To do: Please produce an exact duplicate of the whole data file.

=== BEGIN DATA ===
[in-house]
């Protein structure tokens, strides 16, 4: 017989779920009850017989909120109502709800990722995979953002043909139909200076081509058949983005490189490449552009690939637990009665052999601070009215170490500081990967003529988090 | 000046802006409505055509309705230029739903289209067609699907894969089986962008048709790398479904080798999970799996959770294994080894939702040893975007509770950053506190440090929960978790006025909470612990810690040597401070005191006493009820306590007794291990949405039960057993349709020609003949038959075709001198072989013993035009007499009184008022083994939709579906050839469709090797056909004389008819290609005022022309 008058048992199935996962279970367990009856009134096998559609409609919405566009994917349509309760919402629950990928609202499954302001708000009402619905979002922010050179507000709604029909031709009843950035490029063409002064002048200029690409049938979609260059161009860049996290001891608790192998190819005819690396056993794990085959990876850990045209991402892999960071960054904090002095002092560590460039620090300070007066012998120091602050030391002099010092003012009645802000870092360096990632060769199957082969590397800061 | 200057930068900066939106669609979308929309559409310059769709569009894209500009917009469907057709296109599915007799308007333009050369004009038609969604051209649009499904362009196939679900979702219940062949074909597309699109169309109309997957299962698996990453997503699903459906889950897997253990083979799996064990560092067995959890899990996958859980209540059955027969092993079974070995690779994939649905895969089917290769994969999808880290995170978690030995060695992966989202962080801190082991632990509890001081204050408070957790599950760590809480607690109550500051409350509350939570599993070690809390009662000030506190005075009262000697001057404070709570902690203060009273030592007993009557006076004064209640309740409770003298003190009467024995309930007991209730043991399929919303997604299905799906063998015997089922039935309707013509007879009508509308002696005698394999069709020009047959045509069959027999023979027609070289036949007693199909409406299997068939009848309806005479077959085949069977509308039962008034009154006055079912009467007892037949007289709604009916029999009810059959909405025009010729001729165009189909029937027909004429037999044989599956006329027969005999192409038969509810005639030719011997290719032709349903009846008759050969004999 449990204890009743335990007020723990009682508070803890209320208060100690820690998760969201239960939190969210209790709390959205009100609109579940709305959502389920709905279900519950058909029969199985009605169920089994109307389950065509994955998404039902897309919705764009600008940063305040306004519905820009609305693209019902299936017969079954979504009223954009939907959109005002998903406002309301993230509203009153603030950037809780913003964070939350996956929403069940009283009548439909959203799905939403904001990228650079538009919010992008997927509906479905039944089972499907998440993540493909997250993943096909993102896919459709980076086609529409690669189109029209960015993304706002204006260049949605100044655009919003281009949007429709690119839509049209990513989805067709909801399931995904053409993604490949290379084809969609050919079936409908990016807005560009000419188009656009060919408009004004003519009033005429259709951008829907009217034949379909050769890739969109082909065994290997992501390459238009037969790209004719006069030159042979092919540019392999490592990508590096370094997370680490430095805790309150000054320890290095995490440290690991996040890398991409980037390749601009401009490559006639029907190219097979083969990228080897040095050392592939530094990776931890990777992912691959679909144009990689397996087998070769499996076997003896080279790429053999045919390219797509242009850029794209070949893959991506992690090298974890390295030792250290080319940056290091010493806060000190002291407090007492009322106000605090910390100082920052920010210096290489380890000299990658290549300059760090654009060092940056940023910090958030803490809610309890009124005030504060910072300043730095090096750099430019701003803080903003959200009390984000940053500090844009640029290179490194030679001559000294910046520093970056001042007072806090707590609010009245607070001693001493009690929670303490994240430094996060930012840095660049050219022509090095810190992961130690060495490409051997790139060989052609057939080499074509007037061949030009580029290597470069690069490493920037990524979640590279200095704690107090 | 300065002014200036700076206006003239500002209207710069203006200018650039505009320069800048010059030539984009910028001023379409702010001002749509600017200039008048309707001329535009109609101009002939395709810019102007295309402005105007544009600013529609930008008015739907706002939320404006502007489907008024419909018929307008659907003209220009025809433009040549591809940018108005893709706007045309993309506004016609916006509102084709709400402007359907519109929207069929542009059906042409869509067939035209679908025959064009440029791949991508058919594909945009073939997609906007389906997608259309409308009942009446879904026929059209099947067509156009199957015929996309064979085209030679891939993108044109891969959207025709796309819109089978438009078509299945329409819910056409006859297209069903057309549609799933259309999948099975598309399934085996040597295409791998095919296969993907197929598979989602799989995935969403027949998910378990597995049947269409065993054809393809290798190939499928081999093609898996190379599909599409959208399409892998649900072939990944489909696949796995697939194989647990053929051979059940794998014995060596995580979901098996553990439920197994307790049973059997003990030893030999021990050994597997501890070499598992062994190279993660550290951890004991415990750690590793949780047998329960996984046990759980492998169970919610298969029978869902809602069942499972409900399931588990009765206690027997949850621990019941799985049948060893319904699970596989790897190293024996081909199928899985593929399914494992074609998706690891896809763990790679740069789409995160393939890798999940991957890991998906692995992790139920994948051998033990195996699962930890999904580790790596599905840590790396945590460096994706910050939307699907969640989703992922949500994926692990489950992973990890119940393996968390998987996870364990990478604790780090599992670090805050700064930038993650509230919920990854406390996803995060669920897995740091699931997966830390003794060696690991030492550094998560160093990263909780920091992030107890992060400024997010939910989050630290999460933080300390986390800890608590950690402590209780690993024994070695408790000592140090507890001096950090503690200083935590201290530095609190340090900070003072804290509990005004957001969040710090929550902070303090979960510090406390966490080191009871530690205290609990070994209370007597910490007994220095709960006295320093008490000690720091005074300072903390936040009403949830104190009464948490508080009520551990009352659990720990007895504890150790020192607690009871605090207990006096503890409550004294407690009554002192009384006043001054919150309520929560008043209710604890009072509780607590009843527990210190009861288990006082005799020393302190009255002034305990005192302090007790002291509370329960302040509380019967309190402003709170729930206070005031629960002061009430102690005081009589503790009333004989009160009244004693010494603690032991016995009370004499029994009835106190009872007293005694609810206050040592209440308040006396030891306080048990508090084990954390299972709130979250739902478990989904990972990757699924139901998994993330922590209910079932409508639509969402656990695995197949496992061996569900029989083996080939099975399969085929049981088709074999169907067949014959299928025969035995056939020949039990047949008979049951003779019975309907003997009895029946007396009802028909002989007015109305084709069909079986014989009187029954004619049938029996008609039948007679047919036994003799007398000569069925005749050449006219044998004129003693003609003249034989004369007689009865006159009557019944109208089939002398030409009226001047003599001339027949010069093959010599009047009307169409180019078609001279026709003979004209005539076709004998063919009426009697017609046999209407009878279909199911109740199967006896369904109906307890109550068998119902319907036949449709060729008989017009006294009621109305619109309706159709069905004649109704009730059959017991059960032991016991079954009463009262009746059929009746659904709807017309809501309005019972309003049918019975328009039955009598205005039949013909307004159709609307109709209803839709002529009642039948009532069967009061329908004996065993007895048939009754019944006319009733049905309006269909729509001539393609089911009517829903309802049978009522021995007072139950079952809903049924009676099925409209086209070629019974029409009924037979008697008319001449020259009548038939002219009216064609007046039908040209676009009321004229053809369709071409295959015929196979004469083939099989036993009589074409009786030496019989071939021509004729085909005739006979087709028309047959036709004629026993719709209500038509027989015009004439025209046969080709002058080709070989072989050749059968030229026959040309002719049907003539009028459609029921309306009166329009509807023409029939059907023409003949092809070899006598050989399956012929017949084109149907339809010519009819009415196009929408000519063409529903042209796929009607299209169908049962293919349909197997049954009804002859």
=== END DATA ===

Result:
[in-house]
């Protein structure tokens, strides 16, 4: 017989779920009850017989909120109502709800990722995979953002043909139909200076081509058949983005490189490449552009690939637990009665052999601070009215170490500081990967003529988090 | 000046802006409505055509309705230029739903289209067609699907894969089986962008048709790398479904080798999970799996959770294994080894939702040893975007509770950053506190440090929960978790006025909470612990810690040597401070005191006493009820306590007794291990949405039960057993349709020609003949038959075709001198072989013993035009007499009184008022083994939709579906050839469709090797056909004389008819290609005022022309 008058048992199935996962279970367990009856009134096998559609409609919405566009994917349509309760919402629950990928609202499954302001708000009402619905979002922010050179507000709604029909031709009843950035490029063409002064002048200029690409049938979609260059161009860049996290001891608790192998190819005819690396056993794990085959990876850990045209991402892999960071960054904090002095002092560590460039620090300070007066012998120091602050030391002099010092003012009645802000870092360096990632060769199957082969590397800061 | 200057930068900066939106669609979308929309559409310059769709569009894209500009917009469907057709296109599915007799308007333009050369004009038609969604051209649009499904362009196939679900979702219940062949074909597309699109169309109309997957299962698996990453997503699903459906889950897997253990083979799996064990560092067995959890899990996958859980209540059955027969092993079974070995690779994939649905895969089917290769994969999808880290995170978690030995060695992966989202962080801190082991632990509890001081204050408070957790599950760590809480607690109550500051409350509350939570599993070690809390009662000030506190005075009262000697001057404070709570902690203060009273030592007993009557006076004064209640309740409770003298003190009467024995309930007991209730043991399929919303997604299905799906063998015997089922039935309707013509007879009508509308002696005698394999069709020009047959045509069959027999023979027609070289036949007693199909409406299997068939009848309806005479077959085949069977509308039962008034009154006055079912009467007892037949007289709604009916029999009810059959909405025009010729001729165009189909029937027909004429037999044989599956006329027969005999192409038969509810005639030719011997290719032709349903009846008759050969004999 449990204890009743335990007020723990009682508070803890209320208060100690820690998760969201239960939190969210209790709390959205009100609109579940709305959502389920709905279900519950058909029969199985009605169920089994109307389950065509994955998404039902897309919705764009600008940063305040306004519905820009609305693209019902299936017969079954979504009223954009939907959109005002998903406002309301993230509203009153603030950037809780913003964070939350996956929403069940009283009548439909959203799905939403904001990228650079538009919010992008997927509906479905039944089972499907998440993540493909997250993943096909993102896919459709980076086609529409690669189109029209960015993304706002204006260049949605100044655009919003281009949007429709690119839509049209990513989805067709909801399931995904053409993604490949290379084809969609050919079936409908990016807005560009000419188009656009060919408009004004003519009033005429259709951008829907009217034949379909050769890739969109082909065994290997992501390459238009037969790209004719006069030159042979092919540019392999490592990508590096370094997370680490430095805790309150000054320890290095995490440290690991996040890398991409980037390749601009401009490559006639029907190219097979083969990228080897040095050392592939530094990776931890990777992912691959679909144009990689397996087998070769499996076997003896080279790429053999045919390219797509242009850029794209070949893959991506992690090298974890390295030792250290080319940056290091010493806060000190002291407090007492009322106000605090910390100082920052920010210096290489380890000299990658290549300059760090654009060092940056940023910090958030803490809610309890009124005030504060910072300043730095090096750099430019701003803080903003959200009390984000940053500090844009640029290179490194030679001559000294910046520093970056001042007072806090707590609010009245607070001693001493009690929670303490994240430094996060930012840095660049050219022509090095810190992961130690060495490409051997790139060989052609057939080499074509007037061949030009580029290597470069690069490493920037990524979640590279200095704690107090 | 300065002014200036700076206006003239500002209207710069203006200018650039505009320069800048010059030539984009910028001023379409702010001002749509600017200039008048309707001329535009109609101009002939395709810019102007295309402005105007544009600013529609930008008015739907706002939320404006502007489907008024419909018929307008659907003209220009025809433009040549591809940018108005893709706007045309993309506004016609916006509102084709709400402007359907519109929207069929542009059906042409869509067939035209679908025959064009440029791949991508058919594909945009073939997609906007389906997608259309409308009942009446879904026929059209099947067509156009199957015929996309064979085209030679891939993108044109891969959207025709796309819109089978438009078509299945329409819910056409006859297209069903057309549609799933259309999948099975598309399934085996040597295409791998095919296969993907197929598979989602799989995935969403027949998910378990597995049947269409065993054809393809290798190939499928081999093609898996190379599909599409959208399409892998649900072939990944489909696949796995697939194989647990053929051979059940794998014995060596995580979901098996553990439920197994307790049973059997003990030893030999021990050994597997501890070499598992062994190279993660550290951890004991415990750690590793949780047998329960996984046990759980492998169970919610298969029978869902809602069942499972409900399931588990009765206690027997949850621990019941799985049948060893319904699970596989790897190293024996081909199928899985593929399914494992074609998706690891896809763990790679740069789409995160393939890798999940991957890991998906692995992790139920994948051998033990195996699962930890999904580790790596599905840590790396945590460096994706910050939307699907969640989703992922949500994926692990489950992973990890119940393996968390998987996870364990990478604790780090599992670090805050700064930038993650509230919920990854406390996803995060669920897995740091699931997966830390003794060696690991030492550094998560160093990263909780920091992030107890992060400024997010939910989050630290999460933080300390986390800890608590950690402590209780690993024994070695408790000592140090507890001096950090503690200083935590201290530095609190340090900070003072804290509990005004957001969040710090929550902070303090979960510090406390966490080191009871530690205290609990070994209370007597910490007994220095709960006295320093008490000690720091005074300072903390936040009403949830104190009464948490508080009520551990009352659990720990007895504890150790020192607690009871605090207990006096503890409550004294407690009554002192009384006043001054919150309520929560008043209710604890009072509780607590009843527990210190009861288990006082005799020393302190009255002034305990005192302090007790002291509370329960302040509380019967309190402003709170729930206070005031629960002061009430102690005081009589503790009333004989009160009244004693010494603690032991016995009370004499029994009835106190009872007293005694609810206050040592209440308040006396030891306080048990508090084990954390299972709130979250739902478990989904990972990757699924139901998994993330922590209910079932409508639509969402656990695995197949496992061996569900029989083996080939099975399969085929049981088709074999169907067949014959299928025969035995056939020949039990047949008979049951003779019975309907003997009895029946007396009802028909002989007015109305084709069909079986014989009187029954004619049938029996008609039948007679047919036994003799007398000569069925005749050449006219044998004129003693003609003249034989004369007689009865006159009557019944109208089939002398030409009226001047003599001339027949010069093959010599009047009307169409180019078609001279026709003979004209005539076709004998063919009426009697017609046999209407009878279909199911109740199967006896369904109906307890109550068998119902319907036949449709060729008989017009006294009621109305619109309706159709069905004649109704009730059959017991059960032991016991079954009463009262009746059929009746659904709807017309809501309005019972309003049918019975328009039955009598205005039949013909307004159709609307109709209803839709002529009642039948009532069967009061329908004996065993007895048939009754019944006319009733049905309006269909729509001539393609089911009517829903309802049978009522021995007072139950079952809903049924009676099925409209086209070629019974029409009924037979008697008319001449020259009548038939002219009216064609007046039908040209676009009321004229053809369709071409295959015929196979004469083939099989036993009589074409009786030496019989071939021509004729085909005739006979087709028309047959036709004629026993719709209500038509027989015009004439025209046969080709002058080709070989072989050749059968030229026959040309002719049907003539009028459609029921309306009166329009509807023409029939059907023409003949092809070899006598050989399956012929017949084109149907339809010519009819009415196009929408000519063409529903042209796929009607299209169908049962293919349909197997049954009804002859």